Everyone has a name: Holocaust Remembrance Day 2017

Every day is Holocaust Remembrance Day for me, I don’t need a special day, but this year was different. The Holocaust is the formative event of my life, even though it happened before I was born. The sadness and loss in my parents’ lives was a constant companion, the missing people, their brothers and sisters, aunts, uncles, and cousins, a void they tried to fill with their new family, my brother and I, and friends with similar stories of survival.

But today I adopted the remembrance of my aunts and uncles, my great grandmother and her sister in a way I had never done before. My parents could never do for me what I craved, paint a portrait of their families, their lives before the war, in a way that could fill in the emptiness of no family that pained me as a child. The few anecdotes they told me during the last years of their lives were hardly enough to satiate me, fill in that gap. But today I wrote down their names, the years of their birth and tried to imagine them, as I did in Majdanek, where my mothers’ family perished, perhaps, and in Warsaw, where my father’s family remained. Now that my parents are gone I have to carry on remembering, carry the torch of remembrance.

Today I was affected more than I had ever been before by the weight of not knowing them. There are no photos of my uncle, who was 16 when the war broke out, and my mother’s two younger sisters, thirteen and ten. And none of her mother, father, or grandmother. She managed to run away to the Soviet Union, unable to convince her family to accompany her and her friends to what proved to be a haven, despite severe winters and the construction work in Siberia.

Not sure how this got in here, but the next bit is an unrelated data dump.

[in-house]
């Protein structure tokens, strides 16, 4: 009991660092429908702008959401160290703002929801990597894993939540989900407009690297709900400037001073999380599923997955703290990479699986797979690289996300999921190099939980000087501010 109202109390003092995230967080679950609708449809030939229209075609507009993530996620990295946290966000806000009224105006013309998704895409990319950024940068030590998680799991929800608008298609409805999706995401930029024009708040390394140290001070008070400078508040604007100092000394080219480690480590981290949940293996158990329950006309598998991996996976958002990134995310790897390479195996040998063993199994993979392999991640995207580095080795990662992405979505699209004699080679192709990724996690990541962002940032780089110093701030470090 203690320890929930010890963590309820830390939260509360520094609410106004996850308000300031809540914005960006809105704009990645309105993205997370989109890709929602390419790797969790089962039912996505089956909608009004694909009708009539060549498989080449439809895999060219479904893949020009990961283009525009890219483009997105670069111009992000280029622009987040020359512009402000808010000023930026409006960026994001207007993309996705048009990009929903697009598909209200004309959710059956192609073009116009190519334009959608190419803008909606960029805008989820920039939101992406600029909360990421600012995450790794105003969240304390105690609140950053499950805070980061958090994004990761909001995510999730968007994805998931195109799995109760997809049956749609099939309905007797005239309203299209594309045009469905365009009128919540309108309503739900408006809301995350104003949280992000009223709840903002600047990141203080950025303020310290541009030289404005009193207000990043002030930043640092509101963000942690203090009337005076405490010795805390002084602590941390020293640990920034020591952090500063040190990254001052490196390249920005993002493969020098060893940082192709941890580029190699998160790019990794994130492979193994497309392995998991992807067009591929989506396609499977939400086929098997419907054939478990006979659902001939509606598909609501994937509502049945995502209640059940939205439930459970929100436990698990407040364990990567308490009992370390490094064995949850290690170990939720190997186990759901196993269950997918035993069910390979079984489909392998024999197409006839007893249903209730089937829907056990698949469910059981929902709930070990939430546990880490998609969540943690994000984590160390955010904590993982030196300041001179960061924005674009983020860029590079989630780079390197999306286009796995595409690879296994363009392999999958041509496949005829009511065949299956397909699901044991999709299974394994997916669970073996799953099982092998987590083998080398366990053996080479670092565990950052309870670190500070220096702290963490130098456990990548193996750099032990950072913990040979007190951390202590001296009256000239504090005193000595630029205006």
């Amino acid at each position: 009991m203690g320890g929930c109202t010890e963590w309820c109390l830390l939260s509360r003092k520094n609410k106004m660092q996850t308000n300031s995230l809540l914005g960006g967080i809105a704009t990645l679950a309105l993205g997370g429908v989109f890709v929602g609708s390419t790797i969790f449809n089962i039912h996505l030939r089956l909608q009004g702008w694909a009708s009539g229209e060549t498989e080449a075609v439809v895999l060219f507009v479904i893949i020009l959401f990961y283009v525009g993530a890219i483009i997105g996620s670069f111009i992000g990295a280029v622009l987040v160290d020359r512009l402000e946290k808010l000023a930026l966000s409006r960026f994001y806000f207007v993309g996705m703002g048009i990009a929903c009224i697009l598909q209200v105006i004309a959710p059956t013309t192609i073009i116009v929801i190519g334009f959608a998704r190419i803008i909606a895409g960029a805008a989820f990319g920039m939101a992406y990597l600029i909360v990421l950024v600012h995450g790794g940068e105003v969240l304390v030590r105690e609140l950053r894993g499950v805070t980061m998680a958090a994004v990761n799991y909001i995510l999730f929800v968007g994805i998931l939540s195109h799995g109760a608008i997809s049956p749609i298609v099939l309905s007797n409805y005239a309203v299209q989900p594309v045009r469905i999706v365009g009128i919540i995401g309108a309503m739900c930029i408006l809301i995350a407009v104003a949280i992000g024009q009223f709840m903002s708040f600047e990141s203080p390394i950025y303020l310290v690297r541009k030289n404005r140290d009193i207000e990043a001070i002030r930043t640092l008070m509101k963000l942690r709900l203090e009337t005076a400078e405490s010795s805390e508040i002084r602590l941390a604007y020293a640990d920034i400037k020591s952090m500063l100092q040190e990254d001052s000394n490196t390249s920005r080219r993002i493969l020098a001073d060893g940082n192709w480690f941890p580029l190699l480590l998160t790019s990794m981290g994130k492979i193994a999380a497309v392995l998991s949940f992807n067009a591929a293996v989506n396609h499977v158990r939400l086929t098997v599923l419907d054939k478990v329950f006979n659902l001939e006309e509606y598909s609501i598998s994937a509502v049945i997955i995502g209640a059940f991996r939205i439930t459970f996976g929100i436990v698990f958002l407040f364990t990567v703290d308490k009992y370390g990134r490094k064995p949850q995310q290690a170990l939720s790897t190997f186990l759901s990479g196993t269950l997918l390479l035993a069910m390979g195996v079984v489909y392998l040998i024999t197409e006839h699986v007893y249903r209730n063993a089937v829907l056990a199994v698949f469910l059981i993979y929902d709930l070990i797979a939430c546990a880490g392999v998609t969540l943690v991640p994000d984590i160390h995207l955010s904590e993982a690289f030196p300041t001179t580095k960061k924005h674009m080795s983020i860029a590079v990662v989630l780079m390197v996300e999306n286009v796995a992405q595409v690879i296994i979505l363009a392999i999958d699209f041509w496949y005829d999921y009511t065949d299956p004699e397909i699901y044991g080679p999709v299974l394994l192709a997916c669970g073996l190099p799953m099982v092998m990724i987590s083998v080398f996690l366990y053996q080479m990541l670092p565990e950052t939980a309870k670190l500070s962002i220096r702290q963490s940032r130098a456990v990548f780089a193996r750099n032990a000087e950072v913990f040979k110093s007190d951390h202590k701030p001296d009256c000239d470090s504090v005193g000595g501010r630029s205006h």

My mother was also on the Exodus, and this July marks 70 years since that pivotal event of Jewish heroism and chutzpah, and British folly. Although it turned the tide of public opinion in favor of the creation of a Jewish state, for my mother, it was a bitter disappointment she never got over, for me it was the ultimate act of heartless cruelty: denying entry into mandate Palestine to 4,500 broken survivors of Hitler’s genocidal rampage.

Today I honor her and her determination, and my father, who managed to not only find the way to safety in the Soviet Union, but also to bring about twenty people along with him, not his family, though, as in my mother’s case. But even more than that, despite all the loss, disappointment, they picked themselves up, made a new life in America, had a family, friends, a modest but successful business, and enjoyed life. They chose life and gave me life. My parents are my heroes and I am forever grateful to them. I will carry on their legacy and tell their story.

About the Author
Ilana Kraus has been living in Israel for forty years. A translator, editor, and journalist, Ilana has in recent years has begun writing fiction as well as opinion pieces.
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